Therefore, it is for the Defendant to prove, on the balance of probabilities, that the possession or control of the explosive was for a lawful object.
The Supreme Court ruled that Riding had been correct on its facts. The Appellant claimed he wanted to see if he could create a pipe bomb. This ambition could have been achieved without using explosives. Lord MacDermott CJ, stated:
“Mere curiosity simply could not be a lawful object in the making of a lethal pipe bomb.”
However, the Supreme Court decided that the Court of Appeal had misinterpreted Riding as it applied to a different set of facts. Experimentation and self-education are “objects” within the ordinary meaning of that term and can be lawful objects for the purposes of section 4(1). This view is reinforced by the background against which section 4(1) was enacted and supported by the Explosive Substances Act 1875 under which possession of explosive substances for private experimentation and use was regarded as lawful and legitimate.
In delivering the majority decision, Lord Sales concluded:
“There is nothing unlawful about experimentation and self-education as objects, in themselves, so they are capable of being “lawful objects” within the meaning of section 4(1).
For his defence under limb (2), the appellant only had to establish that he proposed using the HMTD in his possession for the lawful objects of experimentation and self-education. The term “lawful object” in limb (2) does not require specification of the precise way in which the substance in question will be used by the accused. The appellant’s proposed defence was that he intended to use the HMTD in small amounts to produce insignificant detonations of the order to be expected from a simple domestic firework, ie at a level which was lawful. It was possible that he could have achieved this, or that he genuinely believed that he could, as he had done using other explosive substances on previous occasions. Therefore his defence under limb (2) should have been allowed to be presented at trial, rather than being ruled out at the preliminary hearing.”
The dissenting opinion
Although the Supreme Court’s decision only applies to the right of A to present his defence, which if unsuccessful, would have meant a conviction under s.4(1) regardless, you can almost feel, when reading the dissent, Lord Lloyd-Jones and Lord Hamblen’s palpable unease at the idea that personal experiment or education should receive the majority interpretation in this context. They referred to the Court of Appeal judgment which concluded that reasonable suspicion is enough for the offence to be made out and continued:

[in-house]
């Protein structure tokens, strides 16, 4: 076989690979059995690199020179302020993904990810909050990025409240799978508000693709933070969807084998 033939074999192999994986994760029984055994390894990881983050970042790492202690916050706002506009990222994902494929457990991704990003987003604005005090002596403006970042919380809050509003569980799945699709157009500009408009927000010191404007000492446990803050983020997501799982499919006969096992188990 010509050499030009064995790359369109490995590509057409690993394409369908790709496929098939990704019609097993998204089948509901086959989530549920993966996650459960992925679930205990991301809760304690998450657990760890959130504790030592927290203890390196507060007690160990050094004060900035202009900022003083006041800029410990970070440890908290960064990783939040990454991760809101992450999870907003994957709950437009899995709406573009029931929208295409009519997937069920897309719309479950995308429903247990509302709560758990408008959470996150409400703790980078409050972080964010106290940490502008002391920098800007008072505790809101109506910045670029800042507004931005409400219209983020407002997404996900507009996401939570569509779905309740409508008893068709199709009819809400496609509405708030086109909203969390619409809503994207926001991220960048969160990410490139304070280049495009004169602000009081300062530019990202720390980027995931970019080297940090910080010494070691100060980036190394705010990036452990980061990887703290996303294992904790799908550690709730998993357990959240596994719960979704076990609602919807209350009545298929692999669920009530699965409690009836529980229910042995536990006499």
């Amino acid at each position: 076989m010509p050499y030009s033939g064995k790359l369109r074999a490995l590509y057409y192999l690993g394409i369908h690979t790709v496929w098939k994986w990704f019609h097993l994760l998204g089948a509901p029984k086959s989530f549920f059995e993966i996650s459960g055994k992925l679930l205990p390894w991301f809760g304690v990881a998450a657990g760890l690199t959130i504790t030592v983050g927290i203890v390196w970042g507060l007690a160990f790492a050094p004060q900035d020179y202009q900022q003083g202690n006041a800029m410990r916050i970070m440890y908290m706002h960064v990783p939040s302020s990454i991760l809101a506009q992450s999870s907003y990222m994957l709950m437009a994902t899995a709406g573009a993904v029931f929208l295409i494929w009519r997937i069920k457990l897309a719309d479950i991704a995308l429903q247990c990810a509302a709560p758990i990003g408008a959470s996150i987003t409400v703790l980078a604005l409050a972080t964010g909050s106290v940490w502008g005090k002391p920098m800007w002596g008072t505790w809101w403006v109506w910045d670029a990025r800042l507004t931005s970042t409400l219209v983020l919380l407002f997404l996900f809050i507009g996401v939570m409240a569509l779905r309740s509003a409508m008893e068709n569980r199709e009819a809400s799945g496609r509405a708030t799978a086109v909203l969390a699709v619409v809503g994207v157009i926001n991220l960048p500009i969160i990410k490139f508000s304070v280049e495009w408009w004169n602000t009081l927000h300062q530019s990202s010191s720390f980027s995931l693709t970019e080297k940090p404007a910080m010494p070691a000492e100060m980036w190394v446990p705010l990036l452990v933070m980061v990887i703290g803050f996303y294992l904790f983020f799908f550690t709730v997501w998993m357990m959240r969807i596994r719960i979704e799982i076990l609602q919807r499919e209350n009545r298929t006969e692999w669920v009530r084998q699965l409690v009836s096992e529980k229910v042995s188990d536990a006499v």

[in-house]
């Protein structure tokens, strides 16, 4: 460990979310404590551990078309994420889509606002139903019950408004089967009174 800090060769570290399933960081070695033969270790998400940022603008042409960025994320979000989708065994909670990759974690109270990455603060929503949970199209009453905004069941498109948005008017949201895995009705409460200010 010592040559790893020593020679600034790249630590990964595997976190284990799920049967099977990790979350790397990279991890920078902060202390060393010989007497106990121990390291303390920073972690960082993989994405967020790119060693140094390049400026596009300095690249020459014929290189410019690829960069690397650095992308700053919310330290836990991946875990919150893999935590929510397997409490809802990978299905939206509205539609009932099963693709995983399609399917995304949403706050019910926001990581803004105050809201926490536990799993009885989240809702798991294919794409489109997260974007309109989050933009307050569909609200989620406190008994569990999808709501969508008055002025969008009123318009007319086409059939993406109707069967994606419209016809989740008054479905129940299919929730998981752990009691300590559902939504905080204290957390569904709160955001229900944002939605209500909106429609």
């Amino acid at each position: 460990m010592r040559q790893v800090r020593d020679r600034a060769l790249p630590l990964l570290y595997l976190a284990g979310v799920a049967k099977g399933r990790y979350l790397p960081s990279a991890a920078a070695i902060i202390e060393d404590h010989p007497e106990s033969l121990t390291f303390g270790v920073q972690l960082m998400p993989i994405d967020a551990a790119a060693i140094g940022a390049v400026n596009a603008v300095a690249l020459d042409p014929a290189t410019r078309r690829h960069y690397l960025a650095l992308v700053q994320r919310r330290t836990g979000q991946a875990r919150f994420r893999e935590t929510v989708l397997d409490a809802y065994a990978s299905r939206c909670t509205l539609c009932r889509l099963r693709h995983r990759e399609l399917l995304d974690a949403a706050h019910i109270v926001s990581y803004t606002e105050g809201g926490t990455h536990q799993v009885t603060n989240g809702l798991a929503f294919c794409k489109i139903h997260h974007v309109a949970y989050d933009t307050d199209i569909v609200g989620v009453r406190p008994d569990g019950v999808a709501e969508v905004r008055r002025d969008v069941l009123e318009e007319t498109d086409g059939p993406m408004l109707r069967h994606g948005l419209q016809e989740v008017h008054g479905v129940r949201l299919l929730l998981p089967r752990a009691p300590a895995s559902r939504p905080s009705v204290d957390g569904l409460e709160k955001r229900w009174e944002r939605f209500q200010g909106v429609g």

“This accords with common sense, because possessing or controlling explosives is dangerous (see Riding at para 10) and so it is understandable that the criminal law should be engaged in cases of reasonable suspicion, it not necessarily being possible for the prosecution to establish the precise object. The obvious purpose of the statute is to protect human life and property from harm by explosions.”
Their lordships concurred that mere absence of an unlawful object was not enough to establish the statutory defence. This had indeed been accepted by A. They went on to say:
In our view, to say that something is done for one’s own private education is not a sufficient object for the purposes of section 4(1) defence, as it does not identify the use to which the explosives will be put in order to provide such education. Similarly, personal experimentation is not a sufficient object for this purpose as, although it identifies in very general terms what is to be done with the explosives, it does not identify any purpose for so doing.
The dissenting judgement can be summed up as follows: relying on a defence of personal experimentation and/or private education provides no indication of how the explosives will be further used or whether such use would be lawful.
This decision may well lead to a swift change in the legislation. It will be difficult for Parliament to stomach a law that could perhaps allow a person who planned to use explosives for an illegal purpose to have a statutory defence under s4(1) merely by arguing they possessed explosives for self-education and private experimentation.
Lord Lloyd-Jones and Lord Hamblens provided wording to close what now is effectively a legal loophole:
For the purposes of section 4(1) of the Explosive Substances Act 1883, personal experimentation or own private education, absent some ulterior unlawful purpose, cannot be regarded as a lawful object.”
Whether this amendment is enacted remains to be seen.